After France, Formula One moves quickly on to the British Grand Prix for round 11 of the championship. Silverstone is a favourite with the drivers and is considered a real racer's circuit with its high speed sections and challenging corners. Seven...
After France, Formula One moves quickly on to the British Grand Prix for round 11 of the championship. Silverstone is a favourite with the drivers and is considered a real racer's circuit with its high speed sections and challenging corners. Seven of the ten teams have bases in Britain so Silverstone is an important event for those that call it a home race.
The track has three fast straights and a complex section of slow corners at the end of the lap, so both engine power and aerodynamic efficiency are needed. The infamous British weather has been known to provide very unpredictable conditions for the race.
"Silverstone is a track familiar to our three drivers and it requires the car to be good aerodynamically, mechanically and in terms of power, so it is challenging in every respect for engineers and designers," said Jordan sporting director Adrian Burgess, whose team headquarters is just over the road from the circuit.
"The wind is another major factor at Silverstone because the surrounding area is very flat and that can affect handling," said Toyota's Jarno Trulli. "Of course, the weather can then throw anything at you in one race, so we have to be prepared for anything."
Fernando Alonso was on form in France and while Renault teammate Giancarlo Fisichella had a few ups and downs, the Italian has gone well at Silverstone in previous races. "I think we will be very strong -- although when we tested there last month, McLaren also looked very quick, so maybe they will be a little bit ahead of us," said Fisichella.
"But we have new engine developments for Silverstone, which will give us a boost, and I have always had strong races there in the past. The car needs to have quite high levels of downforce and a strong engine, and the R25 has both. We have been strong at every circuit, fighting for the podium everywhere. So we will definitely be aiming for a podium finish."
McLaren is the team favoured to be dominant this weekend. Kimi Raikkonen put in a blistering performance at Magny Cours and the car will be more suited to Silverstone than the Renault. Juan Pablo Montoya was on the pace in France until a hydraulic failure robbed him of a podium finish, so McLaren is looking good.
"I think Silverstone is usually good for us," Raikkonen commented. "We did one test there already this year and we were pretty quick, so I think we will have a good week as long as we don't have any problems with the car."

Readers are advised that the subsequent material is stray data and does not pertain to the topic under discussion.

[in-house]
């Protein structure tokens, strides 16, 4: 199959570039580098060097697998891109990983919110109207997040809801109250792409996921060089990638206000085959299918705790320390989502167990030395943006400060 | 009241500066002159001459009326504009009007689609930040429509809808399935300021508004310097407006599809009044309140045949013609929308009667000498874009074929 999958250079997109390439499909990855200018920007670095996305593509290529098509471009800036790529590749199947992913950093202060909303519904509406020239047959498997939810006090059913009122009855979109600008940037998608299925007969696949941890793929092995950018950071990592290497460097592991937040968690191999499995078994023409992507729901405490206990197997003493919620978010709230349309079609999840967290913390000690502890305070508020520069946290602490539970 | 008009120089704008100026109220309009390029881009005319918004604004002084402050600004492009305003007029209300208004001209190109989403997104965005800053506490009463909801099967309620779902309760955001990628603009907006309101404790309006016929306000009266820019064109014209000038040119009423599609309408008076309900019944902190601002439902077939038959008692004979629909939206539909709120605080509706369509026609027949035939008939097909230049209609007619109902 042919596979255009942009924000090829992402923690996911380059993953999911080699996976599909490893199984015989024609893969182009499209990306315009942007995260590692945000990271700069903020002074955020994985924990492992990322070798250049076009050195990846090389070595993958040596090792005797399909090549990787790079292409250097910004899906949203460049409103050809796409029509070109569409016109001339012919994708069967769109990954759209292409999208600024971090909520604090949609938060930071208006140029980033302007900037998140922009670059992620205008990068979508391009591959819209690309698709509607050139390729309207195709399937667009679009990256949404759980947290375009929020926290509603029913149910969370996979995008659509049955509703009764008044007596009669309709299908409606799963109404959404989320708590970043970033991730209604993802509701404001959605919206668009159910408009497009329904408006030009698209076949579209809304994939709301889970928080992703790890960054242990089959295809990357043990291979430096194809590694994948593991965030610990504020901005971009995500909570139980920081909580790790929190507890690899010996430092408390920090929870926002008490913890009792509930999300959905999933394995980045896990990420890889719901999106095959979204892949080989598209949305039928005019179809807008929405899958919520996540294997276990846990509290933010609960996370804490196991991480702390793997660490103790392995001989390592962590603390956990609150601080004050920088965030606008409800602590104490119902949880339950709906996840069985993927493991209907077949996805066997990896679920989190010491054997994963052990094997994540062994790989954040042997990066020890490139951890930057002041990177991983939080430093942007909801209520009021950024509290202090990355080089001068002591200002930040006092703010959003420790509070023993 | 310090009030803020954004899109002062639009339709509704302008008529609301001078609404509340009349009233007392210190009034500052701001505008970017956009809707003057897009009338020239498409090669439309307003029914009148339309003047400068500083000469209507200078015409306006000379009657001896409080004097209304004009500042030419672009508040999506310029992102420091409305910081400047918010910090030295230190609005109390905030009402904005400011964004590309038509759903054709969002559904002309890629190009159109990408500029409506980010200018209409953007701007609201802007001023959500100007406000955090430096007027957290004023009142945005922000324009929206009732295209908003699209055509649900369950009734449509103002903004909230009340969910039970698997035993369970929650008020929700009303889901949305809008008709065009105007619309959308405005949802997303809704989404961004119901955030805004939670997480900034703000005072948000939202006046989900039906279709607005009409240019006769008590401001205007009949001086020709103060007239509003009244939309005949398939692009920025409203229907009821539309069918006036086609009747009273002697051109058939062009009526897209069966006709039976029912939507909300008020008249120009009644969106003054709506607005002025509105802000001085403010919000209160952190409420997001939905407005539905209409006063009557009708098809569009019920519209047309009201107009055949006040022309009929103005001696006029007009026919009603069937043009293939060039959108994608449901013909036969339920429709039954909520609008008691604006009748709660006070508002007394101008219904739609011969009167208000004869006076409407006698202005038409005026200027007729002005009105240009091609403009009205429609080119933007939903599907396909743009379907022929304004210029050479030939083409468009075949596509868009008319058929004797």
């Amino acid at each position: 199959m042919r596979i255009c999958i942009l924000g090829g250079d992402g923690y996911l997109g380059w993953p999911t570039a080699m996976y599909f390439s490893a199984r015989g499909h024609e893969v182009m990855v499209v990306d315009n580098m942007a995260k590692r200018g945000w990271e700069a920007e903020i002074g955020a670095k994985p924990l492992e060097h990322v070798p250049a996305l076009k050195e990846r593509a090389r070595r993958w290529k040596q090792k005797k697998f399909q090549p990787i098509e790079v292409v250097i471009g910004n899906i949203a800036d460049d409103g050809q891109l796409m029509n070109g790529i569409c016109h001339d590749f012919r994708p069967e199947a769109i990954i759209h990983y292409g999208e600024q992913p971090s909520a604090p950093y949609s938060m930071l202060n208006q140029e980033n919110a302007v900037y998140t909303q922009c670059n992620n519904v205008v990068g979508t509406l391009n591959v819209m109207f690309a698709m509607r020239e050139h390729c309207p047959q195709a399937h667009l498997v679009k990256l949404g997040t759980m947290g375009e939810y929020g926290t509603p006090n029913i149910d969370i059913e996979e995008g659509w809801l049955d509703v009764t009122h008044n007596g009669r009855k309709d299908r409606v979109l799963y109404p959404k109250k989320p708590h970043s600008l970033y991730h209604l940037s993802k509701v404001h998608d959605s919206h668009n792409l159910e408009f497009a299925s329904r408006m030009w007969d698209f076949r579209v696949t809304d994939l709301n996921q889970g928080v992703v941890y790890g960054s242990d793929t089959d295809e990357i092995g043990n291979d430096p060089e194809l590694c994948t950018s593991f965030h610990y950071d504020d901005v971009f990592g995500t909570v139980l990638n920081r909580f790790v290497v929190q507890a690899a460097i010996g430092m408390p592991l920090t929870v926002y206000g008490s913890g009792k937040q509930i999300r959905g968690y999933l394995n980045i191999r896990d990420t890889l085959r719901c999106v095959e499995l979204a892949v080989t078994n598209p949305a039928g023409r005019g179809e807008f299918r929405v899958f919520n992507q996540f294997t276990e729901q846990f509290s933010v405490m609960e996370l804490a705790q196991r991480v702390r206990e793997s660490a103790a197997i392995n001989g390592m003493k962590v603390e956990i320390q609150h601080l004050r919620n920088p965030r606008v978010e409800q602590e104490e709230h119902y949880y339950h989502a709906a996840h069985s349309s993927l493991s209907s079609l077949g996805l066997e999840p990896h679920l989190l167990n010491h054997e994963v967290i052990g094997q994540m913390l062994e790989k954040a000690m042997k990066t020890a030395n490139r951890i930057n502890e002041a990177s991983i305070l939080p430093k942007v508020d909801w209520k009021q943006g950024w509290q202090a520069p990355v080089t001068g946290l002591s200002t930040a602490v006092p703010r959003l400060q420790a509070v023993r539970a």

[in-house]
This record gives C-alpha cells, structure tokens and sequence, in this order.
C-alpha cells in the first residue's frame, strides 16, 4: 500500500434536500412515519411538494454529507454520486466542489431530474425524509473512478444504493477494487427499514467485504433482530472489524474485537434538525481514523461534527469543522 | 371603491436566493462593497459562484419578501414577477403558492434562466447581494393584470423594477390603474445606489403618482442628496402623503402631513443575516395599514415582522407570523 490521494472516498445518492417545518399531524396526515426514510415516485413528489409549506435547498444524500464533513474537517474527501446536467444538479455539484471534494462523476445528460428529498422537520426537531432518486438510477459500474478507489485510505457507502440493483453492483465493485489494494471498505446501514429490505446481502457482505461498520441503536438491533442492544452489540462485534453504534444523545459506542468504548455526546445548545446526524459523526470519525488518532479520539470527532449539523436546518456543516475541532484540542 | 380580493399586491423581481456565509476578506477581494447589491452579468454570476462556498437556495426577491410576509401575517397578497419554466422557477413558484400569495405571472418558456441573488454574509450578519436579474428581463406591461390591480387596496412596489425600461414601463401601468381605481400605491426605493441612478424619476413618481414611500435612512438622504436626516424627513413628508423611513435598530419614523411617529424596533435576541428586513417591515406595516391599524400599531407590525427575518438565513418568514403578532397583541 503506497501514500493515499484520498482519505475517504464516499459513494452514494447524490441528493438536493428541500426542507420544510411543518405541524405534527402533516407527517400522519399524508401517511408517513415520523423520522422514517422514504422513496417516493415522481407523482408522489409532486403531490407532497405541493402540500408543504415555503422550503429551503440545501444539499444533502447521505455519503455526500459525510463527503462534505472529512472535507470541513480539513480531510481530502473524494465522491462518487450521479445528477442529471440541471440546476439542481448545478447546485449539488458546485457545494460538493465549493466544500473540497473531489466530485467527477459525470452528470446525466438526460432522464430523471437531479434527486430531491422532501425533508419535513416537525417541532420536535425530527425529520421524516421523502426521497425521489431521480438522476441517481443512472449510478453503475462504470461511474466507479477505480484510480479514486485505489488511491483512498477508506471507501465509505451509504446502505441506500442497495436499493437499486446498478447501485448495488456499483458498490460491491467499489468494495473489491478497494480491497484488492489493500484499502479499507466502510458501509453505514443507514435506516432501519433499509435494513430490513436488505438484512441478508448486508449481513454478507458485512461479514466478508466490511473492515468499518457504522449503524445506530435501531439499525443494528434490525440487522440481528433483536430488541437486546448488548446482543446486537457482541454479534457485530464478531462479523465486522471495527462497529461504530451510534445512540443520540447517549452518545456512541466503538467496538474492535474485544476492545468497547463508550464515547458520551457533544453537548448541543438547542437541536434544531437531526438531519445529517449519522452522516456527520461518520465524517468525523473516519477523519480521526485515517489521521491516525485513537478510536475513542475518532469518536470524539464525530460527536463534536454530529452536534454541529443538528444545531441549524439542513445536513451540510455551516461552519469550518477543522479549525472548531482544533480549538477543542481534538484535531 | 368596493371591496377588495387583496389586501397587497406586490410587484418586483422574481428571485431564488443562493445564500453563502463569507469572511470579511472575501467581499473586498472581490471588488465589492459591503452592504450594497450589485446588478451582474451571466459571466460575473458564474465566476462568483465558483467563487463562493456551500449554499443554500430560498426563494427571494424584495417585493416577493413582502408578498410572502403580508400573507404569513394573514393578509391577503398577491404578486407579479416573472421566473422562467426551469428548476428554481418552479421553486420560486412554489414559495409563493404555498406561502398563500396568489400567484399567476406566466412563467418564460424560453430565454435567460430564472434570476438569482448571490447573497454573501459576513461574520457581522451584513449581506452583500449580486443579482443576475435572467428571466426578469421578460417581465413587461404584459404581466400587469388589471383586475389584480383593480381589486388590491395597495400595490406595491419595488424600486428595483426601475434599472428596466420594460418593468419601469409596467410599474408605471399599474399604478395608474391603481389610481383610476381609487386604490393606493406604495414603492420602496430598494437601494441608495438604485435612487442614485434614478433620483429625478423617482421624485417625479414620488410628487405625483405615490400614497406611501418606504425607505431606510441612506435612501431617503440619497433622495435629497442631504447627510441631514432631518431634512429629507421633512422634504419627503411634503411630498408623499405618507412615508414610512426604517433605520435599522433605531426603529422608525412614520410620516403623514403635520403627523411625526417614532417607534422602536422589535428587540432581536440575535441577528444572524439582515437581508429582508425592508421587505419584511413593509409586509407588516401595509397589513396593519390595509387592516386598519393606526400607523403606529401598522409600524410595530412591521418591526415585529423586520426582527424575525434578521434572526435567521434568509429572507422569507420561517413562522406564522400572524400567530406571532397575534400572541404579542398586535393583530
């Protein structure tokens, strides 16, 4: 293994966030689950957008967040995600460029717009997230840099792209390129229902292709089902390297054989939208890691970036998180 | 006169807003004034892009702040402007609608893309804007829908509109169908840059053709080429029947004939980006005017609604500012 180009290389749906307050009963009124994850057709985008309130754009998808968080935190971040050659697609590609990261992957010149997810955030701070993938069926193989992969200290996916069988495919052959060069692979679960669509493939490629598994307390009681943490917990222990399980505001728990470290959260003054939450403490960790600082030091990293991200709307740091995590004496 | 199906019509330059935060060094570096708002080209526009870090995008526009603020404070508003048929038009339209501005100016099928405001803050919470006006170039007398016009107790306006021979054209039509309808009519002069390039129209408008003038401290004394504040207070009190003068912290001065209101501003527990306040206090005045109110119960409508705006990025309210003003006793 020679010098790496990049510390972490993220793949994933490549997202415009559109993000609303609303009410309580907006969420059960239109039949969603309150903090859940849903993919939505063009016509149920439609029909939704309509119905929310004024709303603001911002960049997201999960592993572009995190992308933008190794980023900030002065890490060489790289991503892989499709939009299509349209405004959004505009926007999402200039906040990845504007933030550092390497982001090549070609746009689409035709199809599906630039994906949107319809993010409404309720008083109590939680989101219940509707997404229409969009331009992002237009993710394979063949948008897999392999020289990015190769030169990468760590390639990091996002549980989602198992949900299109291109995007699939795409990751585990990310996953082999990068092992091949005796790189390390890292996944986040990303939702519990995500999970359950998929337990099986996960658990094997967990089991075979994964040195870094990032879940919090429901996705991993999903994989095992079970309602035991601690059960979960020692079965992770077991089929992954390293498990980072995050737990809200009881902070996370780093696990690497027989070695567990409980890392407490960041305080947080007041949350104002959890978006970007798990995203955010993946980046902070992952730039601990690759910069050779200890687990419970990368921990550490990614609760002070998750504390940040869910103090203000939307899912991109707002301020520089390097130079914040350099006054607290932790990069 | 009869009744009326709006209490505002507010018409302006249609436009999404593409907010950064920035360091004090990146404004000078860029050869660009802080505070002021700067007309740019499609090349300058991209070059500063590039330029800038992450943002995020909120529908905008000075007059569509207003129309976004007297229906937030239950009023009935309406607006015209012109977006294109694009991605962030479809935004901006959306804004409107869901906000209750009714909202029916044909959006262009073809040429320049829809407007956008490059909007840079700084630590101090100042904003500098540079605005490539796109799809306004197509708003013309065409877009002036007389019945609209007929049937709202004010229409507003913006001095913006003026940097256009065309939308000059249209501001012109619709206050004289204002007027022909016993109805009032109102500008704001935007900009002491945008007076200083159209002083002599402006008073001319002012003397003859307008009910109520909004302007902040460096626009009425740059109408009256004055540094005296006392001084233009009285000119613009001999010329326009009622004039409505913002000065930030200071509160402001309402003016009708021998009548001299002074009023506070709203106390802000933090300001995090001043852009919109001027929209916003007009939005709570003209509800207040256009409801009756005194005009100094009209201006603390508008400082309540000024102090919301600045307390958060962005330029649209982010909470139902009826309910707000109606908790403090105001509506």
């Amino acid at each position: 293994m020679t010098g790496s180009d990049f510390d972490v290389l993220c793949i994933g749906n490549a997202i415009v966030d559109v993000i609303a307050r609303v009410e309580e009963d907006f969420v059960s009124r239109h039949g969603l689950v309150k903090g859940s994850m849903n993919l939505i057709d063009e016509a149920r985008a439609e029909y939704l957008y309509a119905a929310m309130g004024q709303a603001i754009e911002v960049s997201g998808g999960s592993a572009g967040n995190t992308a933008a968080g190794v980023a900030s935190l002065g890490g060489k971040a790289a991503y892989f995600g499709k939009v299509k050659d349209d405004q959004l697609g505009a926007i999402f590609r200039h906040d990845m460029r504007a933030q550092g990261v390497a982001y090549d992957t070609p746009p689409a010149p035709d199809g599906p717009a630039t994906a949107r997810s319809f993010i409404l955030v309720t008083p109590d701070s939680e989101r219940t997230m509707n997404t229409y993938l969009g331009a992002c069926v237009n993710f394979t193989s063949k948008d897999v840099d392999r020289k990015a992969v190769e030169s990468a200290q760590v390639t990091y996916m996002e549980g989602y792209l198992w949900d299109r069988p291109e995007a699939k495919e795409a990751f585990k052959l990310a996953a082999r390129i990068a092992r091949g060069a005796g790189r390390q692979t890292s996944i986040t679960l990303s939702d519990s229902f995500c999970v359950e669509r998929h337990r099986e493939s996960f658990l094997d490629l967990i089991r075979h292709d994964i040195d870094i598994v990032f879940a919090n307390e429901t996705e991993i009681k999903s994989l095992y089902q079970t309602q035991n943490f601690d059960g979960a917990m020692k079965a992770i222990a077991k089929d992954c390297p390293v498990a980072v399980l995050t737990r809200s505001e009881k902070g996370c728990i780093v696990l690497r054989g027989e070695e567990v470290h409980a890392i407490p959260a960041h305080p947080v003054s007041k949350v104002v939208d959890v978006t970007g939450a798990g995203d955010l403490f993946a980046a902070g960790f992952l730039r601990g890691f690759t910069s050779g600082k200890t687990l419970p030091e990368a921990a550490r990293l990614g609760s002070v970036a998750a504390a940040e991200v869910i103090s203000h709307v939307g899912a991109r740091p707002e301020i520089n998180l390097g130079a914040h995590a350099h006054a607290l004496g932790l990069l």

Michael Schumacher came home third in France but Ferrari was not overjoyed with the result as it had expected to be challenging for the win. If not for Montoya's retirement, Michael probably wouldn't have been on the podium and he finished the race over a minute down on Alonso. Ferrari was disappointed with its lack of performance.
"We thought we had better pace," admitted team principal Jean Todt. Michael commented: "The race at Magny Cours led us astray a little. After our showing on Friday and Saturday we thought we would have had a better chance. So, now I am a bit careful about making predictions."
Jenson Button finally managed to score, and keep, some points for BAR in France and the Englishman is hoping for a podium finish at his home race. "It goes without saying that it would be fantastic to achieve another podium this weekend," he remarked. "I love racing at Silverstone and we completed a very positive test there in June in preparation for the race."
Red Bull's David Coulthard, fresh from signing a new contract to race for the team next year, is the other Brit on the grid. "There is no individual section that's the key to a good lap at Silverstone," he said. "Nailing Becketts -- a high- speed corner with a sudden change of direction -- always helps and is particularly satisfying from a driver's point of view."
As preparations for the on-track action continue, the off-track shenanigans also continue apace. The Grand Prix Drivers' Association was due to meet with FIA president Max Mosley at Silverstone this weekend but Mosley called it off after taking a dim view of comments Coulthard made in the press in regard to the current rules.
The drivers then sent Mosley a letter in which they questioned his attitude towards safety and said they were disappointed not to have his support in such matters. Most of the drivers signed the letter, including, interestingly, Ferrari's Rubens Barrichello. Those who did not sign were Michael Schumacher and, curiously, the Red Bull drivers.
Politics and cloak-and-dagger goings on aside, let's hope that Silverstone can give us a good race. France was not exactly a thriller and we could do with some decent on-track action as a welcome break from the off-track arguments.